Special Report from Montpellier, France
Go to any posh tasting in the U.S. of wines from the south of France, and the first description you’re sure to hear is “ah! the aroma of garrigue!” Everyone is into it because Robert Parker started including it in his southern French notes years ago—and because, let’s face it, it’s a catchy word that makes you sound smart.
But there’s a lot of dumb garrigue usage out there. For starters, it is not a single herb, as some believe. It is a group of Mediterranean herbs—some familiar, like thyme and rosemary, some not so familiar—collectively referred to as “garrigue.” They grow near each other, and together they have an effect on wine.
I was in garrigue country a few days ago, so let’s take it from the top.
The word itself is derived from the old word in the Languedoc language for a prolific tree of the area. Lots of herbs traditionally grew around these trees. The word “garrigue,” originally used for the tree, got switched to the surrounding herbs. Today, the tree itself is called the “chêne vert,” or “green oak.”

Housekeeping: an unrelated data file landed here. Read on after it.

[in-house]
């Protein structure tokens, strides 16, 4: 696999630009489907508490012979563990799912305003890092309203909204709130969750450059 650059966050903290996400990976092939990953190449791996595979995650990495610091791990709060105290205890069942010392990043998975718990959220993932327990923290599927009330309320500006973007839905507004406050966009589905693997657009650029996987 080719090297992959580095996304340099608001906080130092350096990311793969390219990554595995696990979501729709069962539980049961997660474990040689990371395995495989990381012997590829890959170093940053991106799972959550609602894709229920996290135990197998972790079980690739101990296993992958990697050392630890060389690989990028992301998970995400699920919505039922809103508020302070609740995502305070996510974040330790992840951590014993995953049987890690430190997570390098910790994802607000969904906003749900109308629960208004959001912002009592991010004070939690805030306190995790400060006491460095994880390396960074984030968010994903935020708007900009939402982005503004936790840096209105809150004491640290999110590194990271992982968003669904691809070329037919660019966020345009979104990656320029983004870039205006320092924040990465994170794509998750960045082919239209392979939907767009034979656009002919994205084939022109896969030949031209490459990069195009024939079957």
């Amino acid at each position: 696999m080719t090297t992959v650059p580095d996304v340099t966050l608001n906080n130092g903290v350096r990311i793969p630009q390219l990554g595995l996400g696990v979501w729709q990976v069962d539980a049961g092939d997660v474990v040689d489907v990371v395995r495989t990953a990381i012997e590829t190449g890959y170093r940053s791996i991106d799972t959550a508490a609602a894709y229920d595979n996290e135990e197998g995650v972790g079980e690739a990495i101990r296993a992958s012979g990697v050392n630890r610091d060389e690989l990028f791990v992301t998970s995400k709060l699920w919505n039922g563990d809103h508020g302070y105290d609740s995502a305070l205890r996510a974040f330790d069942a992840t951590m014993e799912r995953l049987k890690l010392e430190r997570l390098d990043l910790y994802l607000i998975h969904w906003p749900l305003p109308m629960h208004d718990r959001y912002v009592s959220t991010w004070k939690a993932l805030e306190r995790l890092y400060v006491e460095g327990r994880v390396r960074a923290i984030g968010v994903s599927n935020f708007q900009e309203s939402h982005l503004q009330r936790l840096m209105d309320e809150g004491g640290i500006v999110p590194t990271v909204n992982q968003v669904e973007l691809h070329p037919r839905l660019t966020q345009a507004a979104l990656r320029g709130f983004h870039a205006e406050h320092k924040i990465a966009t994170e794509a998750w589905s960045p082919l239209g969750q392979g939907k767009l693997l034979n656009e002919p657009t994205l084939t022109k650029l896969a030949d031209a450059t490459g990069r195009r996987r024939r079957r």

In the contemporary Languedoc, there are many tall green oaks. But those clusters of herbs (now called “garrigue”) still grow around them.
There is one more fundamental truth about garrigue that we normally overlook. According to Jean-Benoît Cavalier of Chateau de Lascaux in Pic-St.-Loup, the trees and herbs “must be on limestone. There are other clusters of herbs in the Languedoc, but they actually have other names. If they’re growing on granite, for example, they’re called ‘maquis,’ not ‘garrigue.’ ”
Of course, Chateau de Lascaux has gorgeous limestone vineyards at Pic-St.-Loup. “The one I visited yesterday was typical,” said Cavalier “…a rectangular plot bordered on every side by high green oak trees and garrigue on the ground.”
“From a vineyard like this,” said Cavalier (a vineyard that happened to be planted to Syrah) “…you can smell the garrigue in the grapes themselves.”